considerable emotional impact.‘ Although not emphasising the historical aspect, Pope will be doing


The Citizens are currently a reassessment of the rehearsing their third Scottish king; ‘Hc‘ll look production of Macbeth in at a different side of

ten years. Due to start a three week run on 6 Oct it

Macbeth‘s character, not the usual weak-willed

looks particularly wimp being manipulated adventurous even by the by a strong wicked wife.‘ high standards of modern In truth Macbeth was of Shakespeare. course an inspiring and Directed by Jon Pope just King of Scotland and (noted for preVIOUS Citl Shakey was grovelling to

work; the spectacular

James I, Banquo‘s direct visuals in Frankenstein

descendent, with this

and his sympathetic version of history. It’s rendering of the king in always interesting to see Richard III) the play is. versions which tackle, according to the even inadvertantly, this ;

company‘s Roberta Doyle ‘likely to include some

central irritation of the Scottish Play. (Stewart

imaginative lighting Hennessey) Macbeth can

effects, though it will not be seen a: the citizens I be overdressed since it is Theatre, Glasgowform Fri not set in a particular 6—50: 28 Oct at 7.30pm.

period of history. The original live music (courtesy of electronic composer Adrian

J ohnstone) should lend it


‘The various prejudices I

and stereotyping which have sprung up around AIDS are quite horrifying. We wanted to confront these problems and dramatise the specific issue of women and AIDS,‘ explains Jo Broadwood of Women and Theatre‘s latest production, Putting It About.

Funded by Lothian‘s ‘Take Care of The One You Love‘ campaign, the Birmingham company bring their acclaimed play to Edinburgh‘s Theatre Workshop from Mon 3-Sat 7 Oct. The week‘s run commences with private shows for health and social workers, followed by discussions, and will conclude with three performances from Thurs 5 Oct.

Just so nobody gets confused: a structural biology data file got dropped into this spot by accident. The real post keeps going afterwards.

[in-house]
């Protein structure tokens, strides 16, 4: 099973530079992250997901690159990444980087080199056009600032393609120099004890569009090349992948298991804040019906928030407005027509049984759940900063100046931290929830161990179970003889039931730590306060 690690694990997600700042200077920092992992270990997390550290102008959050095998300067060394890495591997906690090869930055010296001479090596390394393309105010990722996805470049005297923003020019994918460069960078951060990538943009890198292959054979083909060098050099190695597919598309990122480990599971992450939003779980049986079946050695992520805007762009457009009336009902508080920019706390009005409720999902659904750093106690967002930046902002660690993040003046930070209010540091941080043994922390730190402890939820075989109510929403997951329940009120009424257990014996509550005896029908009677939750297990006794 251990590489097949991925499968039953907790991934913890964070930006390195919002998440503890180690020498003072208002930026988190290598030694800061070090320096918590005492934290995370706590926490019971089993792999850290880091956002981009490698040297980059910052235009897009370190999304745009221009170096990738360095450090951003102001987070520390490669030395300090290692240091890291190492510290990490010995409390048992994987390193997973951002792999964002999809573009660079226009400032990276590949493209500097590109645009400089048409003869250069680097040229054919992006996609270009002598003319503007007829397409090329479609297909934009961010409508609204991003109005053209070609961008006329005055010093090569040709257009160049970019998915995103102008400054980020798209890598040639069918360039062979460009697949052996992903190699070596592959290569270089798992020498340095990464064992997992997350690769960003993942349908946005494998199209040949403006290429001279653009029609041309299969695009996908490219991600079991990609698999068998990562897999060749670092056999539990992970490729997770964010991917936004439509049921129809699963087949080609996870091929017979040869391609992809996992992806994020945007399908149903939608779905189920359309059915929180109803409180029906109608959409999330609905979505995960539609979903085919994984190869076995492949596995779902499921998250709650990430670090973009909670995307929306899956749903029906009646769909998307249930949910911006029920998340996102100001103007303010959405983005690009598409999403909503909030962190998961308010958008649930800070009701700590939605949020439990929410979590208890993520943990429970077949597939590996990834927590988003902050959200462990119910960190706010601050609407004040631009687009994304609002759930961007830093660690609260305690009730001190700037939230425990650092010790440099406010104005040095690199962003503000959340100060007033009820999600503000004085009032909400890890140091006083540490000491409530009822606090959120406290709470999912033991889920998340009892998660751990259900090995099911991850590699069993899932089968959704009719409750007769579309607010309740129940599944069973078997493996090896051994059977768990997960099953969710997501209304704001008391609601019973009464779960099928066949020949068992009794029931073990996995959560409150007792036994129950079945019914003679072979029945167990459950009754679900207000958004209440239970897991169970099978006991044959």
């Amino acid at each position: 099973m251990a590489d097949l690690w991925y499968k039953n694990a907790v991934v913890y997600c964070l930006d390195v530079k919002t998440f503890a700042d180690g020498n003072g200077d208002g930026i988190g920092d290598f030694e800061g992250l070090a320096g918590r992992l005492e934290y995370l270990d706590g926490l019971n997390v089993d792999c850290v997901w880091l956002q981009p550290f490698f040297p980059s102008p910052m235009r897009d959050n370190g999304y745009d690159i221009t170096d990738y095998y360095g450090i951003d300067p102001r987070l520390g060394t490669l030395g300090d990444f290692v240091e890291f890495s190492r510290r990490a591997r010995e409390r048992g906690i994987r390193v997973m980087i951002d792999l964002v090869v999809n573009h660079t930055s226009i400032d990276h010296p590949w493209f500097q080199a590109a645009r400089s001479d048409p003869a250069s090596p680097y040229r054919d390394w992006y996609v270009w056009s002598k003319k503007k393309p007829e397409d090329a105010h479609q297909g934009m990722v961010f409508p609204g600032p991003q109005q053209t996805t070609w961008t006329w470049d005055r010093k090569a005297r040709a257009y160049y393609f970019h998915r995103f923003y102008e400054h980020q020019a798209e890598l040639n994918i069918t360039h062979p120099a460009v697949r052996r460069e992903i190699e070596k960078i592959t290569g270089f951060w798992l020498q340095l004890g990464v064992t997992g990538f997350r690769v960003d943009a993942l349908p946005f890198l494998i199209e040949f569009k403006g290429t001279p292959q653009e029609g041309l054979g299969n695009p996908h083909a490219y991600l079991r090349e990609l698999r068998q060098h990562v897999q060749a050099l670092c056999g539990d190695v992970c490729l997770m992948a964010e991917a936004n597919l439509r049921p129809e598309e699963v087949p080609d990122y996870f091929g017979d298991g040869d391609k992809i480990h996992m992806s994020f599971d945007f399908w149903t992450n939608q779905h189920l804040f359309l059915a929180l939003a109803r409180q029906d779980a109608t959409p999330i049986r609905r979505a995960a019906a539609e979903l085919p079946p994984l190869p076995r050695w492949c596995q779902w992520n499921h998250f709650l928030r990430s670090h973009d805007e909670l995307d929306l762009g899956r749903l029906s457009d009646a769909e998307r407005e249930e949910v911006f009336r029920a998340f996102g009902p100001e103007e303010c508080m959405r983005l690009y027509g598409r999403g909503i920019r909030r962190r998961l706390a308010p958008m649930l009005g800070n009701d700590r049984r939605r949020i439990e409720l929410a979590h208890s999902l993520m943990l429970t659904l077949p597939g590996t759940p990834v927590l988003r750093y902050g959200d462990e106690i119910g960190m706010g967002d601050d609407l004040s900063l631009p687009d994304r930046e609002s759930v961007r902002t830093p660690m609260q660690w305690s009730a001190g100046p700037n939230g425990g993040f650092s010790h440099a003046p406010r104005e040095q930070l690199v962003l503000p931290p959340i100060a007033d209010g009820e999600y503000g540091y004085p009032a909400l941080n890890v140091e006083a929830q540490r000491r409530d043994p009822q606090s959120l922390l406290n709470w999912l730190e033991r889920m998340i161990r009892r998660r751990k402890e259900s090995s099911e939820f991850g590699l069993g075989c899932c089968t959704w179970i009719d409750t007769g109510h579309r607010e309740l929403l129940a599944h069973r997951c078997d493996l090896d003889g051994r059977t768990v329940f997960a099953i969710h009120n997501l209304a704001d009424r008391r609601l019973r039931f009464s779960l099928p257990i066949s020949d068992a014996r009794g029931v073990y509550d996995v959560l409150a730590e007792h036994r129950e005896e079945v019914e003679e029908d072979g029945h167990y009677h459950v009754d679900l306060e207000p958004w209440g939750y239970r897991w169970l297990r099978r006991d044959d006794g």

‘Lothian Health Board have a very progressive attitude to AIDS education,‘ remarks Broadwood. ‘Birmingham Health

Board share that concern;

the play was originally devised in close cooperation with their HIV Liaisons Officer. We

depict a scenario,

health, safety and protection, by the government.‘

The play focuses on the precarious relationship between three women with HIV; Lizzie (Broadwood), Dion (Norma Morris) and Ann (Paulie Wright) and Margaret (Lorna Laidlaw), their carer, who originally has an ambivalent attitude about the disease and blames the women for their predicament.

The only way to dispel the regressive myth and ignorance clouding AIDS is through thorough public debate', says Broadwood,‘ ‘hopefully

we succeed in that intent— so far we have had a very positive rcaction.‘

Women in Theatre can be seen at the Theatre Workshop. Edinburgh from Thurs 5—Sat 7 Octat 8pm and at the C rawfurd Theatre, Glasgow on Mon 2 Oct at 7.30pm.

projected in 1992, where people who have the virus are put into ‘hotels‘. apparently for their own

The List 29 September 12 October 1989 45